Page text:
Facebook is letting publishers use Instant Articles to collect email newsletter signups

Facebook is letting some publishers test newsletter sign-up messages at the bottom of their Instant Articles. The New York Times and The Washington Post are among those who are participating. The test messages are hard to spot because they’re not being shown to all readers, and publishers said it was either too early to share results or that they wouldn’t ever be sharing them.

The new feature seems to be addressed at increasingly familiar publisher concerns: They are coming around to the idea of having platforms host their editorial content, recognizing that they have to distribute their brands where readers are. But with the platform setting the rules, publishers worry about sacrificing a direct relationship with the readers. Email, for all the claims of it being dead, is critical for many publishers as a distribution (and marketing) channel they continue to control.

“One of the other things we heard is that publishers want to build a more direct relationship with their readers through Instant Articles, and one way to do that is through more regular contact with those readers.” Facebook said in a statement. “It’s very early days for this test, but we look forward to working in conjunction with our partners to test and iterate on the product.”

Facebook Instant, like the regular Facebook News Feed, can be valuable as a way for publishers to introduce their content to people who aren’t regular readers.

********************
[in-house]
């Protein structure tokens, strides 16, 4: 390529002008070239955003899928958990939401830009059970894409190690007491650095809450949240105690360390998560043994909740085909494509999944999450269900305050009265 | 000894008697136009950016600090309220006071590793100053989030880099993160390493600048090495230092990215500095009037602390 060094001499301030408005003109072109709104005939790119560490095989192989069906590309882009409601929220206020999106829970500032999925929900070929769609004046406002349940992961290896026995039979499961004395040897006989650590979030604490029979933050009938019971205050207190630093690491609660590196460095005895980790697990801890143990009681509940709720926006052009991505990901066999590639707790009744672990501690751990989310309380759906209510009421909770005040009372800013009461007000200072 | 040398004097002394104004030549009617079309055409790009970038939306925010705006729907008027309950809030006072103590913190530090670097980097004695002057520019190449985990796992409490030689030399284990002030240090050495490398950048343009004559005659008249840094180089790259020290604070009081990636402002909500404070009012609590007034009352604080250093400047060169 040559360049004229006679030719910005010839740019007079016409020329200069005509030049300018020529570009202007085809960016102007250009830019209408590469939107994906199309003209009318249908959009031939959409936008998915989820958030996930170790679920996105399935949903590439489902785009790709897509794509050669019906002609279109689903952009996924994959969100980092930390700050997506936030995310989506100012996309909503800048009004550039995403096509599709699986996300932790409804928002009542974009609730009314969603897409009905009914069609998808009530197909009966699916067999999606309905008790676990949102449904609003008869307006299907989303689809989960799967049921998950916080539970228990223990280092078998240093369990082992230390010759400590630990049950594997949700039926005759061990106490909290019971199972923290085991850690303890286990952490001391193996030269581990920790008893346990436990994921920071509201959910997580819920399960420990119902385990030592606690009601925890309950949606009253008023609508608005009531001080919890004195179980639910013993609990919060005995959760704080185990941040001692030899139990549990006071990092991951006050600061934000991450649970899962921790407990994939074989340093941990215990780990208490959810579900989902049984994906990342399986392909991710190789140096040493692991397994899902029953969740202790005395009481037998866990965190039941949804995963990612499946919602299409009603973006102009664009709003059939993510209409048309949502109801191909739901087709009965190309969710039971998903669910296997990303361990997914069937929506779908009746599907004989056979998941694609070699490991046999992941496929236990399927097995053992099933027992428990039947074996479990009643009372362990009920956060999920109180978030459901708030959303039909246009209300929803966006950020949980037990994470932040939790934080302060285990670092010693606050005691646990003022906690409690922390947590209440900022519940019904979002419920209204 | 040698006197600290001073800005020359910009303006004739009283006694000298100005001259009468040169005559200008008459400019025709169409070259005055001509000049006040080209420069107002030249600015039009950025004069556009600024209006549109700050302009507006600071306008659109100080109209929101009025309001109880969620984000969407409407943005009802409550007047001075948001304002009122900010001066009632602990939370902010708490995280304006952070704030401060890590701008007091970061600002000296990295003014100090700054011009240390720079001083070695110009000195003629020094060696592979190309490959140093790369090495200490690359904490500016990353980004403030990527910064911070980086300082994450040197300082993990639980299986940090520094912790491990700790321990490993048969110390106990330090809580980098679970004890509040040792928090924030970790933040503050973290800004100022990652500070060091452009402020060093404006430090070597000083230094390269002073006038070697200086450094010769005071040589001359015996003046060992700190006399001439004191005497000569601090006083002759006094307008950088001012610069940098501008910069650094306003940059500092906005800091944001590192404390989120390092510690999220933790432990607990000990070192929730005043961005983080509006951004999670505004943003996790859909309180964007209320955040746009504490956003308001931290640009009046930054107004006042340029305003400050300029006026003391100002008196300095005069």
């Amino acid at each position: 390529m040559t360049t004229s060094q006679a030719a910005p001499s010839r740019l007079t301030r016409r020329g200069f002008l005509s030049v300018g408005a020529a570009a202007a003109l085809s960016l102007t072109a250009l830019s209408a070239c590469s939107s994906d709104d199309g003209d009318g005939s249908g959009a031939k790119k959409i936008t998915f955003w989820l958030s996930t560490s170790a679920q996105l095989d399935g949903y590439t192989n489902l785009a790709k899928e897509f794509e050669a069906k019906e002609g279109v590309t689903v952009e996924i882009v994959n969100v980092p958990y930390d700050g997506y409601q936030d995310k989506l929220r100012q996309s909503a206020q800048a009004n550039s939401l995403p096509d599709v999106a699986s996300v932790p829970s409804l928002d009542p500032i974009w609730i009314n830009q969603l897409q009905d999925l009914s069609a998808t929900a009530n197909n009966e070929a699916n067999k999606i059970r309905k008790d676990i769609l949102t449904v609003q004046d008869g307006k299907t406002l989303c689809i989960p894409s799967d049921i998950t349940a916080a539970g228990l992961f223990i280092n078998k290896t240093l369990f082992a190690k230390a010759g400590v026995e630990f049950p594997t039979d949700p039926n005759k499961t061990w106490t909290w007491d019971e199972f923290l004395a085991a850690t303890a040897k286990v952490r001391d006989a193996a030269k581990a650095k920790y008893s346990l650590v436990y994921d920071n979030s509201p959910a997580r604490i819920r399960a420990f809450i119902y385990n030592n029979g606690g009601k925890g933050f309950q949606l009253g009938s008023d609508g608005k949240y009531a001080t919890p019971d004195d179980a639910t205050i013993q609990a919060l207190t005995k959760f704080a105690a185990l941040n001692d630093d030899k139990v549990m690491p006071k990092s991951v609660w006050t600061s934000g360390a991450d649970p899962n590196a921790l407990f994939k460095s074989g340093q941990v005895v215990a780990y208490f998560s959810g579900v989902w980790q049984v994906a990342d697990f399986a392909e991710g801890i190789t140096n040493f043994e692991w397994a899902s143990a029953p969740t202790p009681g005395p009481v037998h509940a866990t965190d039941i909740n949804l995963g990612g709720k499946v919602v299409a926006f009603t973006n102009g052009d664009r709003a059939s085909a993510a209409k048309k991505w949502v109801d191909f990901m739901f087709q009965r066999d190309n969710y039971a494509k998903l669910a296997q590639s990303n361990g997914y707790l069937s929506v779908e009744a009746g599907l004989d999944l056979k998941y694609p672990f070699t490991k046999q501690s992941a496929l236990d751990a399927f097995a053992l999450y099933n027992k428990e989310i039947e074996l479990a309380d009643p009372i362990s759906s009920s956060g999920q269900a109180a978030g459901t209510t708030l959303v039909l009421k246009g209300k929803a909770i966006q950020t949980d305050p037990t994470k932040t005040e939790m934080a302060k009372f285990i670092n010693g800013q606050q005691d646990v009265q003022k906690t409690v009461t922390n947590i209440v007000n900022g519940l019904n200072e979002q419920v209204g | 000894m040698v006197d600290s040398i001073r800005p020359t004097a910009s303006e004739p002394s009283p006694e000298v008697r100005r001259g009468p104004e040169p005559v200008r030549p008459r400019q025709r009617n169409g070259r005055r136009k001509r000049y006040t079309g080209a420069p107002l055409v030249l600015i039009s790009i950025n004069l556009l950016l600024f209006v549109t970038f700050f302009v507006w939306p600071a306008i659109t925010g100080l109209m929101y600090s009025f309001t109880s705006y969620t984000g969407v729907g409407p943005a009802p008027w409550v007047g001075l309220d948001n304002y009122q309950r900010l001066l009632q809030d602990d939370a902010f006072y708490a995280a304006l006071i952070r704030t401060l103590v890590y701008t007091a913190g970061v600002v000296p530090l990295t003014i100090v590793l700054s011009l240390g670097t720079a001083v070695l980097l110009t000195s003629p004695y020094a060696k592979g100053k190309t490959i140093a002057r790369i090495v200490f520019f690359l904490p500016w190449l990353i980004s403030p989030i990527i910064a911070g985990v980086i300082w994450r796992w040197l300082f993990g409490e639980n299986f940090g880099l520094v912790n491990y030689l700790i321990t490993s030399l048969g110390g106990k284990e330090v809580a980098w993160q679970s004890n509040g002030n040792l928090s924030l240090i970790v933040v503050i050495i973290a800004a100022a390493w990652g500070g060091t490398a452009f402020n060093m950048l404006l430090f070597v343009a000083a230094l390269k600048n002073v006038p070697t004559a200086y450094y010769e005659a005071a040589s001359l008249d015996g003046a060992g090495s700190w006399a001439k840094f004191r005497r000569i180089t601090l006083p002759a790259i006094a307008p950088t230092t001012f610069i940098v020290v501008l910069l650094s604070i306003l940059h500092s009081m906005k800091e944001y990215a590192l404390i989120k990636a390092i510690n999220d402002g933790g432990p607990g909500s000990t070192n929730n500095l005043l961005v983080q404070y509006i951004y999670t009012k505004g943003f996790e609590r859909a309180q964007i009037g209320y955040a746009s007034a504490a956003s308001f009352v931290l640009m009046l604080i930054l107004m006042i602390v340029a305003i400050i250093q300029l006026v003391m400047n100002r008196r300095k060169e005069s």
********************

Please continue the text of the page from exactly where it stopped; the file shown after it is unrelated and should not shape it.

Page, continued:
The hope for many publishers is that the more they bump into the publisher’s articles on Facebook, the more likely they are to start coming directly to the publisher’s own site. There, publishers can not only keep all the ad revenue they generate but can sell the readers on subscriptions and newsletters and other products as well as collect data on their reading habits that can be used to improve the site experience.

So the chance to directly engage with readers is a way to get people to sign up for a newsletter or another product. And for subscription-based publishers like the Times and the Post, the need to deepen their relationship with readers is all the more important because it’s only the most loyal who will subscribe. So the newsletter signups are an important avenue to get readers down the funnel.

“Email is very beneficial to us,” said Julia Beizer, director of mobile product for The Washington Post. “We love anything we can do to deepen that relationship with our customers.”

Even publishers that aren’t participating in the test are trying other things to get readers to click back to their sites or subscribe to newsletters. The Atlantic is running newsletter signup messages on the bottom of its articles. And Mic is running house ads that link to an email signup page:

Mic inside

Email newsletters have become an important part of publishers’ audience development strategies as a way to deepen their relationship with readers by providing an antidote to the endless stream of news in their social feeds. For the Times newsletters are a key way to fuel subscriptions; the paper has said that Times users are twice as likely to become paid subscribers if they signed up for a newsletter first.

Facebook has already made tweaks to Instant to make it easier for publishers to sell ads on their pages. So the newsletter test could be a sign of another concession by Facebook to keep publishers happy about having their content hosted on the platform.


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